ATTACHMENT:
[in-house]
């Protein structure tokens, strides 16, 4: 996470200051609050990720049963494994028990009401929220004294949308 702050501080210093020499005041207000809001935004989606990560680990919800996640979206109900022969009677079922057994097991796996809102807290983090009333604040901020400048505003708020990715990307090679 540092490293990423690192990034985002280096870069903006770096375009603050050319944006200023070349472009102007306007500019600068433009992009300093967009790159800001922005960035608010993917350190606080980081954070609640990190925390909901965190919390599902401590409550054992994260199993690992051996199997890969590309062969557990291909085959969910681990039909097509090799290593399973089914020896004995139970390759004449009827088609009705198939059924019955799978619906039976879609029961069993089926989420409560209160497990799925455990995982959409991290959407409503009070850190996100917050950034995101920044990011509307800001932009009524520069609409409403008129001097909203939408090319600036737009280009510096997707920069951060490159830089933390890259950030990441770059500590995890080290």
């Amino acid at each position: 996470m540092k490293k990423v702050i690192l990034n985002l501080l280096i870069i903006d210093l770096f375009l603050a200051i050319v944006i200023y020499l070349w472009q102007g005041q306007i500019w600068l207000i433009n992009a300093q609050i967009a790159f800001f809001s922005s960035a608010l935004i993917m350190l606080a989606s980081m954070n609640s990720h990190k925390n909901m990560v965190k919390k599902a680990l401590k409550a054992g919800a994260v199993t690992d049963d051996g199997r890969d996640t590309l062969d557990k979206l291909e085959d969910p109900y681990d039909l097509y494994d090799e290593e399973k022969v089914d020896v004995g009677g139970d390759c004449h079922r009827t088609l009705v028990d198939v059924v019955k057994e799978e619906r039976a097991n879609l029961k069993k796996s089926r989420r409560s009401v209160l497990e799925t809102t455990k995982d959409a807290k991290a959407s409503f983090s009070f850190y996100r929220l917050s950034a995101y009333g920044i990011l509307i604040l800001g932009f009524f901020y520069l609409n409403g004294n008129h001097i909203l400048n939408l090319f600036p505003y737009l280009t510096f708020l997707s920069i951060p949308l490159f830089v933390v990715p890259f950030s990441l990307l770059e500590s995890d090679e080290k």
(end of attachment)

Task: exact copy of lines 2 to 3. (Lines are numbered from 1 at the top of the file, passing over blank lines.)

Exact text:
């Protein structure tokens, strides 16, 4: 996470200051609050990720049963494994028990009401929220004294949308 702050501080210093020499005041207000809001935004989606990560680990919800996640979206109900022969009677079922057994097991796996809102807290983090009333604040901020400048505003708020990715990307090679 540092490293990423690192990034985002280096870069903006770096375009603050050319944006200023070349472009102007306007500019600068433009992009300093967009790159800001922005960035608010993917350190606080980081954070609640990190925390909901965190919390599902401590409550054992994260199993690992051996199997890969590309062969557990291909085959969910681990039909097509090799290593399973089914020896004995139970390759004449009827088609009705198939059924019955799978619906039976879609029961069993089926989420409560209160497990799925455990995982959409991290959407409503009070850190996100917050950034995101920044990011509307800001932009009524520069609409409403008129001097909203939408090319600036737009280009510096997707920069951060490159830089933390890259950030990441770059500590995890080290």
């Amino acid at each position: 996470m540092k490293k990423v702050i690192l990034n985002l501080l280096i870069i903006d210093l770096f375009l603050a200051i050319v944006i200023y020499l070349w472009q102007g005041q306007i500019w600068l207000i433009n992009a300093q609050i967009a790159f800001f809001s922005s960035a608010l935004i993917m350190l606080a989606s980081m954070n609640s990720h990190k925390n909901m990560v965190k919390k599902a680990l401590k409550a054992g919800a994260v199993t690992d049963d051996g199997r890969d996640t590309l062969d557990k979206l291909e085959d969910p109900y681990d039909l097509y494994d090799e290593e399973k022969v089914d020896v004995g009677g139970d390759c004449h079922r009827t088609l009705v028990d198939v059924v019955k057994e799978e619906r039976a097991n879609l029961k069993k796996s089926r989420r409560s009401v209160l497990e799925t809102t455990k995982d959409a807290k991290a959407s409503f983090s009070f850190y996100r929220l917050s950034a995101y009333g920044i990011l509307i604040l800001g932009f009524f901020y520069l609409n409403g004294n008129h001097i909203l400048n939408l090319f600036p505003y737009l280009t510096f708020l997707s920069i951060p949308l490159f830089v933390v990715p890259f950030s990441l990307l770059e500590s995890d090679e080290k």